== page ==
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Lung cancer

About lung cancer

Lung cancer is one of the most common types of cancer in the United States and, by far, the leading cause of cancer deaths. According to the National Cancer Institute (NCI), more than 234,000 Americans were diagnosed with lung cancer in 2018. An estimated 154,000 Americans died from lung cancer in 2018, more than three times more than colorectal cancer, the next most deadly cancer, according to the NCI. Lung cancer accounts for 25 percent of all cancer deaths in the United States.

The lungs are spongy organs that sit on both sides of the chest. The left lung has two lobes; the right lung has three. When a person inhales, air passes through the windpipe into the lungs, where the oxygen is removed and delivered to the bloodstream. When a person exhales, carbon dioxide is expelled from the body. Like a tree or plant, the lungs have branches called bronchioles, which lead to tiny balloon-like sacs called alveoli. Most lung cancers are considered adenocarcinomas, which form in mucus-secreting glands, such as the alveoli.

Types of lung cancer

There are two main types of lung cancer:

Non-small cell lung cancer: This type of cancer accounts for 80-90 percent of all lung cancers. Non-small cell lung cancer has several subtypes, but most are adenocarcinomas or squamous cell carcinomas.

Small cell lung cancer: Ten to 20 percent of lung cancers are small cell lung cancers. This type of lung cancer is most commonly associated with tobacco smoking.

Learn more about lung cancer types

What are lung nodules?

Lung nodules, also called pulmonary nodules, are small growths found inside the lung. Most lung nodules are benign and develop no symptoms. In fact, many lung nodules are discovered during chest X-rays or CT scans to diagnose other conditions. Most lung nodules range in size from a little smaller than a marble to about the size of a golf ball. Lung nodules may be caused by an infection, but they may also be caused by smoking tobacco.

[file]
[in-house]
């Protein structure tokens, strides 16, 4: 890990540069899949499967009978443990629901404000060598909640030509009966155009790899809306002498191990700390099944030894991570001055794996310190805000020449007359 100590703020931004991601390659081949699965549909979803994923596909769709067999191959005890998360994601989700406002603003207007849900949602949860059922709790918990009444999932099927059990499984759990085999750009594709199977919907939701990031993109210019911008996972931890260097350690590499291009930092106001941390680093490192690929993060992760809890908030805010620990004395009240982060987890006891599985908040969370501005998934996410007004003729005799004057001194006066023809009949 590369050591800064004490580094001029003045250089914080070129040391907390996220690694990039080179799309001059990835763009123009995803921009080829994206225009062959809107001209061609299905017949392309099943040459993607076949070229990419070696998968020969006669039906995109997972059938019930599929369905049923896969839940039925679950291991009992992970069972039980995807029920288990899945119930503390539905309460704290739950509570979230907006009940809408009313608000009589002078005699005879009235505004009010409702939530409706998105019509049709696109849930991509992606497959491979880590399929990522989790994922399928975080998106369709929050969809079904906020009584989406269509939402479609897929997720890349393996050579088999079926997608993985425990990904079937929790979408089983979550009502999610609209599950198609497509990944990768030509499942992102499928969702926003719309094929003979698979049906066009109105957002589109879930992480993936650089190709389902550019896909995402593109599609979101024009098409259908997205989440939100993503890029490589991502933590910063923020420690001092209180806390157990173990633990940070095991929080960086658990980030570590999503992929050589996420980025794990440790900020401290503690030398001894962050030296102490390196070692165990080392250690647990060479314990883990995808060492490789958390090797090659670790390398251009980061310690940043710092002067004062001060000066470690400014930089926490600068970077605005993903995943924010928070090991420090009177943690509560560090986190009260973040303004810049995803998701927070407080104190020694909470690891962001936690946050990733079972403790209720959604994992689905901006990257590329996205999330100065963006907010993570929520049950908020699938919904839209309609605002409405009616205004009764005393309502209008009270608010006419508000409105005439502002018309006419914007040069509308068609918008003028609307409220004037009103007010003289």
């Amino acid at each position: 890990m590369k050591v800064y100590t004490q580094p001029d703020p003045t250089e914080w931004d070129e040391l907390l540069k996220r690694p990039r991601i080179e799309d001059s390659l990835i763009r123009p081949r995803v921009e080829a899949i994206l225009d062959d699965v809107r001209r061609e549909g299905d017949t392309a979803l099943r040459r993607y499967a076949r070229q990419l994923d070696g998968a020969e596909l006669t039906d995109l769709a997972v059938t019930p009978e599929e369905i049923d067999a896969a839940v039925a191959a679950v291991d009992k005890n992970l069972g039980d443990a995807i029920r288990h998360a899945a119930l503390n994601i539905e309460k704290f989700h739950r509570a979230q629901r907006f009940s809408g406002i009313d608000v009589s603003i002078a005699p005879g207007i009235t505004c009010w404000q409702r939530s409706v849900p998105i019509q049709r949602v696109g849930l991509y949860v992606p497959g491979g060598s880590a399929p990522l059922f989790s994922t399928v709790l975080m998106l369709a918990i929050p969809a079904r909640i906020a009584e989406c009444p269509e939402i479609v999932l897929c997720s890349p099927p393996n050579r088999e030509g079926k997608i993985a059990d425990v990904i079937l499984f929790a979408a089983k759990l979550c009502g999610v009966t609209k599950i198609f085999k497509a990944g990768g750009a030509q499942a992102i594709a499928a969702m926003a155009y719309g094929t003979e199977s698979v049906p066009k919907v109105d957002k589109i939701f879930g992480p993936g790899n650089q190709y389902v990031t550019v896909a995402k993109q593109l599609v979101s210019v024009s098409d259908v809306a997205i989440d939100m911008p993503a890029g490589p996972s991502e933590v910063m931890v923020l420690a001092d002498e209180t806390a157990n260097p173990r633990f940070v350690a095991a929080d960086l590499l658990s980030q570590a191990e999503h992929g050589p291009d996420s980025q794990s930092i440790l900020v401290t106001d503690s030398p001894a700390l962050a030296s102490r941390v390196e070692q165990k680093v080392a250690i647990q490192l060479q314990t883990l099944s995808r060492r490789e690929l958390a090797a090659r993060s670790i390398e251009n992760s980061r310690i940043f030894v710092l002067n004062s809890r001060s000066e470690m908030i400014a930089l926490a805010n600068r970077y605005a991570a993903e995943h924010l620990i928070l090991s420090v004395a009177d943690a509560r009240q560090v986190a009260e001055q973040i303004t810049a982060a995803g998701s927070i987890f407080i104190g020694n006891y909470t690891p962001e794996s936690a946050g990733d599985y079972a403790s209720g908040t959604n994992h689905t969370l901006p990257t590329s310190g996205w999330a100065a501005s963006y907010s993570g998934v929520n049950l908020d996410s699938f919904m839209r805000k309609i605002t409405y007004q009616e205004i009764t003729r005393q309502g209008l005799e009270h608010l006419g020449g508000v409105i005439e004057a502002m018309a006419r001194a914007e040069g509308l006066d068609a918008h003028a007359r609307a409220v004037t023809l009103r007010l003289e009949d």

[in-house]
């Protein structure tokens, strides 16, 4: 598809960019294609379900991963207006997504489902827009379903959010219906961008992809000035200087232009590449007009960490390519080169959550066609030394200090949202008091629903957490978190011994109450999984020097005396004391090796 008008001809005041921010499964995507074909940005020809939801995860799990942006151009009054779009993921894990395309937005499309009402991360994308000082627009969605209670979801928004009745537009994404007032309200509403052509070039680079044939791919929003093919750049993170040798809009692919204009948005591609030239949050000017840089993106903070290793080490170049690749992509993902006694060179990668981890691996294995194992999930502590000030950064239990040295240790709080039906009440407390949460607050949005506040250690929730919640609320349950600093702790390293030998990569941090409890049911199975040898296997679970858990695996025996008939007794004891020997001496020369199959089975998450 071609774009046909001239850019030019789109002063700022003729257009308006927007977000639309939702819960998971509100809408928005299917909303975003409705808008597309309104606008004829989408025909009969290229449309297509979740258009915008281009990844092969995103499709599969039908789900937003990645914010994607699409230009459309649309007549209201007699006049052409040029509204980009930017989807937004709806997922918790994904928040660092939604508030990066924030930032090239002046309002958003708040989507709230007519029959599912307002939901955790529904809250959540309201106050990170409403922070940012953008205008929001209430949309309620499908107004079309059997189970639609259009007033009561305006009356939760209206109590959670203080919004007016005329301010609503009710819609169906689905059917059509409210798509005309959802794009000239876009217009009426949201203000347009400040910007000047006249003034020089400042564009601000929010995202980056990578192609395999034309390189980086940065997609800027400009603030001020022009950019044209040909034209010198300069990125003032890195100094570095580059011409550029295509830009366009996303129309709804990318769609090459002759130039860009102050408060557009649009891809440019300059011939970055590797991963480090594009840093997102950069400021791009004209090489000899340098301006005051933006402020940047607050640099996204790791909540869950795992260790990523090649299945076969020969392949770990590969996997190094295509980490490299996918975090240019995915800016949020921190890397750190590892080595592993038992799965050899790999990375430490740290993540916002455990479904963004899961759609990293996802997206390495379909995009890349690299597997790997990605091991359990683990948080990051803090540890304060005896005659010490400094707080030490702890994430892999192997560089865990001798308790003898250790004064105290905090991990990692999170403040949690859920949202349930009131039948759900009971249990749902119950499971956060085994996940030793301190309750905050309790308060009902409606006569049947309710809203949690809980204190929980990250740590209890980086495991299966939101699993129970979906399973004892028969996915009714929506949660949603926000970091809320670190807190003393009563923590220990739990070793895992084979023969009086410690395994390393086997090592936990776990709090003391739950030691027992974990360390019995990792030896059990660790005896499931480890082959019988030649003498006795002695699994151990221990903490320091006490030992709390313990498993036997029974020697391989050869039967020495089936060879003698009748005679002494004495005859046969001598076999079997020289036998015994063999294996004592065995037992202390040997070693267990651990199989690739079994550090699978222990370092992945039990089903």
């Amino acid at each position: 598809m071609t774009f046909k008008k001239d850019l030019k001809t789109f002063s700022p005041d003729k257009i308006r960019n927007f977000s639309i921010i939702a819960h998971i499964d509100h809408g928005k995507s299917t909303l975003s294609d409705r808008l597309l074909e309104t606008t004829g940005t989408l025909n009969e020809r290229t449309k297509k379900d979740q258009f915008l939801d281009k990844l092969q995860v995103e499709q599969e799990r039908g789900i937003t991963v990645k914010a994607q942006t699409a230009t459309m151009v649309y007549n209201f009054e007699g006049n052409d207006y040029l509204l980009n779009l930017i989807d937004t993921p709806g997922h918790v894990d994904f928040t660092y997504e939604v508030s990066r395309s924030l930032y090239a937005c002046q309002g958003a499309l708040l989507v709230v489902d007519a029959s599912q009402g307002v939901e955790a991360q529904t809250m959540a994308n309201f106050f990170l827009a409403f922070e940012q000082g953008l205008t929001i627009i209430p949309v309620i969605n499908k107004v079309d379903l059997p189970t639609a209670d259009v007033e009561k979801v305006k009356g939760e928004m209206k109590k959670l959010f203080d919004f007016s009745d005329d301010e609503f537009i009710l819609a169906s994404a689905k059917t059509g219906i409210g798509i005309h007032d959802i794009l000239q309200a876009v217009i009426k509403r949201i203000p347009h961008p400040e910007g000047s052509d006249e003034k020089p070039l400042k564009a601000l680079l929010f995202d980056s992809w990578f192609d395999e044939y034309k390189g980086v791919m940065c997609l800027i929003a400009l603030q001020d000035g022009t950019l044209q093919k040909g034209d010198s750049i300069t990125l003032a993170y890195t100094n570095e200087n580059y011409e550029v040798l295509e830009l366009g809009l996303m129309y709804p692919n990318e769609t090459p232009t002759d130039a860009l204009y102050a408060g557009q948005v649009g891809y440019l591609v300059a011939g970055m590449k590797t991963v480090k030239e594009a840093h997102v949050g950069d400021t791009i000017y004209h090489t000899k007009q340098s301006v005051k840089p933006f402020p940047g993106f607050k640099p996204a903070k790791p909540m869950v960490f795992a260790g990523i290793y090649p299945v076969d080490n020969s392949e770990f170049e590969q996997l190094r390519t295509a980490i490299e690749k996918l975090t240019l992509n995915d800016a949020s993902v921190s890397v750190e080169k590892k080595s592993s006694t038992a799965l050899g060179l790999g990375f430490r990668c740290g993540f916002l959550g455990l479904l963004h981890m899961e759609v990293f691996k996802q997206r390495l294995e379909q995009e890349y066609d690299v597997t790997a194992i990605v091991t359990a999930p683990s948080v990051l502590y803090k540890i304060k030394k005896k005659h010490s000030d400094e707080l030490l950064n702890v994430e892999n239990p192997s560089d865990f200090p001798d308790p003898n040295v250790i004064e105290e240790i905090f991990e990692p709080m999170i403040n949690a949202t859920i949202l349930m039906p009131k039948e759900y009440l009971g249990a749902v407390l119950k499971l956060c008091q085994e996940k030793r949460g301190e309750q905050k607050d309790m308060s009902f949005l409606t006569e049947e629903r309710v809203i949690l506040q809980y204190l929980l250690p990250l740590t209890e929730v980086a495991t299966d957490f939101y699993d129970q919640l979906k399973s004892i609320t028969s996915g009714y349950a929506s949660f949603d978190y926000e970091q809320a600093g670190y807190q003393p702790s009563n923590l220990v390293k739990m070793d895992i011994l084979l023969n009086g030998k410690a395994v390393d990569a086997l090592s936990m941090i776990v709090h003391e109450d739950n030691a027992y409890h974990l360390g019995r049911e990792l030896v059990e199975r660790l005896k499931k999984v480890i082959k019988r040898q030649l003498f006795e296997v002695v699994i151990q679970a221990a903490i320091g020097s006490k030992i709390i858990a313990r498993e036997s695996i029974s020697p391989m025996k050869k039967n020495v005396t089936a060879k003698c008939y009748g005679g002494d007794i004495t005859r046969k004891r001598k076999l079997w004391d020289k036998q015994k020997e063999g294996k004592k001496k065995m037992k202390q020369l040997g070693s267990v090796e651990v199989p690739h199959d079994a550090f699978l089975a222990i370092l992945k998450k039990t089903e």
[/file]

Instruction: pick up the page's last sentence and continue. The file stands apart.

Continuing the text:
Some lung nodules are cancerous tumors, and may grow over time, causing breathing problems and other issues. If a nodule is discovered during an imaging test, your doctor may want to monitor it to see whether it grows or changes shape.

Learn more about rapid lung-nodule diagnoses at CTCA Chicago and CTCA Tulsa

Who gets lung cancer?

As with many cancers, the risk of developing lung tumors increases significantly with age. According to the NCI:

  • More than 90 percent of all new lung cancer cases are diagnosed in people older than 55.
  • The median age of a patient at diagnosis is 70.
  • Men are at a higher risk of developing lung cancer than women.
  • African-Americans are in the highest risk group of developing lung cancer.

Although tobacco smoking significantly increases a person’s risk of developing the lung tumors, people who have never smoked may develop lung cancer, too. Secondhand smoke, exposure to pollutants or asbestos and exposure to radon may increase the risk of developing lung cancer. People with a family history of lung cancer may also have a higher risk.

Get answers to top lung cancer questions